It’s what you might call fighting fire with fire. The Dutch city of Amsterdam is giving chronic alcoholics beer — five cans a day — in exchange for cleaning up city parks.
This illogical idea is that of the Rainbow Foundation Project, which was created 35 years ago to help heroin addicts; the project also runs three “drug rooms” in Amsterdam where people can go to take the substance. Its program for alcoholics, which is financed by the Dutch state and by donations, recalls incentives programs in which people receive financial rewards — some kind of tangible thing to motivate them — to quit smoking or start breastfeeding.
As Gerrie Holterman, who heads the Rainbow Foundation Project puts it, “Heroin addicts can go to shooting galleries, so why shouldn’t we also give people beer?”
The idea for the program arose because, Holterman explains, a “group of chronic alcoholics was causing a nuisance in Amsterdam’s Oosterpark: fights, noise, disagreeable comments to women.” Thanks to the project, the men now stay occupied, rather than causing “trouble at the park.”
Two groups of about ten alcoholics each work about three days a week. They start their day by going to a garden shed in Amsterdam where they receive two cans of beer and, if they drink it, coffee. Holterman notes their alcohol consumption but “there is an atmosphere of trust: if she gets called away, the alcoholics themselves record how much they have drunk.”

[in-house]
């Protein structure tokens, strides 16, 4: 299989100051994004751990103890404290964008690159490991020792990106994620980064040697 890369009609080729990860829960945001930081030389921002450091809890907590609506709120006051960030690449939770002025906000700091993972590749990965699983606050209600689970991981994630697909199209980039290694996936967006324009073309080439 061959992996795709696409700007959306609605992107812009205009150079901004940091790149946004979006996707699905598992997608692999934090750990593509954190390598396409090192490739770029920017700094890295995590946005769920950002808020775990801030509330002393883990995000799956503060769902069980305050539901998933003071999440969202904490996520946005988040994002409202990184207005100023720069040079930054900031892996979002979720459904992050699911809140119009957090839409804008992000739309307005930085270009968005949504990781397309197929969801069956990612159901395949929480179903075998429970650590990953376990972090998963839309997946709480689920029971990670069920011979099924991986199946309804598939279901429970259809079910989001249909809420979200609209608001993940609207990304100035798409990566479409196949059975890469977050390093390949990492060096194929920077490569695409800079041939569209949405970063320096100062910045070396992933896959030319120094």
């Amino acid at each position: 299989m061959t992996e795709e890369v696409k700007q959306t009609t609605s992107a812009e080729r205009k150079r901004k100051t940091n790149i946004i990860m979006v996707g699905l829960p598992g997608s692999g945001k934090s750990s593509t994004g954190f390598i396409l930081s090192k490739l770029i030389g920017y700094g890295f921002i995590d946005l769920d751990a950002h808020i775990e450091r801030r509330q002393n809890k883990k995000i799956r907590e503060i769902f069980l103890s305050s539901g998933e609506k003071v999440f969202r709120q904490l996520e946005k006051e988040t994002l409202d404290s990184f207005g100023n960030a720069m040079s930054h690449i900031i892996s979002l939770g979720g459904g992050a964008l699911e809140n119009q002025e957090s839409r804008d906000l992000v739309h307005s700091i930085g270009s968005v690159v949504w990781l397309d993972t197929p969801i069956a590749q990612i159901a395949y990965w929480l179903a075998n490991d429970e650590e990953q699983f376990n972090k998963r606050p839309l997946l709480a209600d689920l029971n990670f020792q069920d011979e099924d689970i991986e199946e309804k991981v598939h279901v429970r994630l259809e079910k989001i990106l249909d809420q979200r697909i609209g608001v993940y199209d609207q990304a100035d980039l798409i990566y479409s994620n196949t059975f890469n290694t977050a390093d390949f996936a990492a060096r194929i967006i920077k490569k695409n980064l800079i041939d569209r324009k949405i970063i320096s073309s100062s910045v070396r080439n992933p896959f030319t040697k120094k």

After working in the morning, they receive two more cans of beer at lunch time along with a hot meal. They’re given one more can at 3:30 at the end of their working day as well as a half-packet of rolling tobacco and ten euros.
According to Holterman, “everyone benefits” from this unusual arrangement, as the men are “no longer in the park, they drink less, they eat better and they have something to keep them busy during the day.”
The program isn’t about changing people’s attitudes towards alcohol and its effect on their health and lives; it is not geared towards getting participants to stop drinking but rather takes a pragmatic approach that is typically Dutch, albeit “shocking in other countries.”
Some participants frankly note that, while the program gives their lives “some structure,” they wouldn’t be doing it except for the beer. One 48-year-old-former baker, Vincent, does note that he’s less likely to drink at home after a day of working in the park. Another participant, Frank, who has been arrested for violence, has never worked for anyone and has no fixed residence, acknowledges that “when we leave here, we go to the supermarket and transform the 10 euros we earned into beers.”
The effectiveness of the Rainbow Foundation Project is currently anecdotal. It would be worthwhile to see if such a pragmatic approach is successful over the long-term and if those in the program continue to manage their drinking or eventually will require more support than that offered. For some, could the antidote to alcoholism be not to go “cold turkey” but learn to live — and work — with it?
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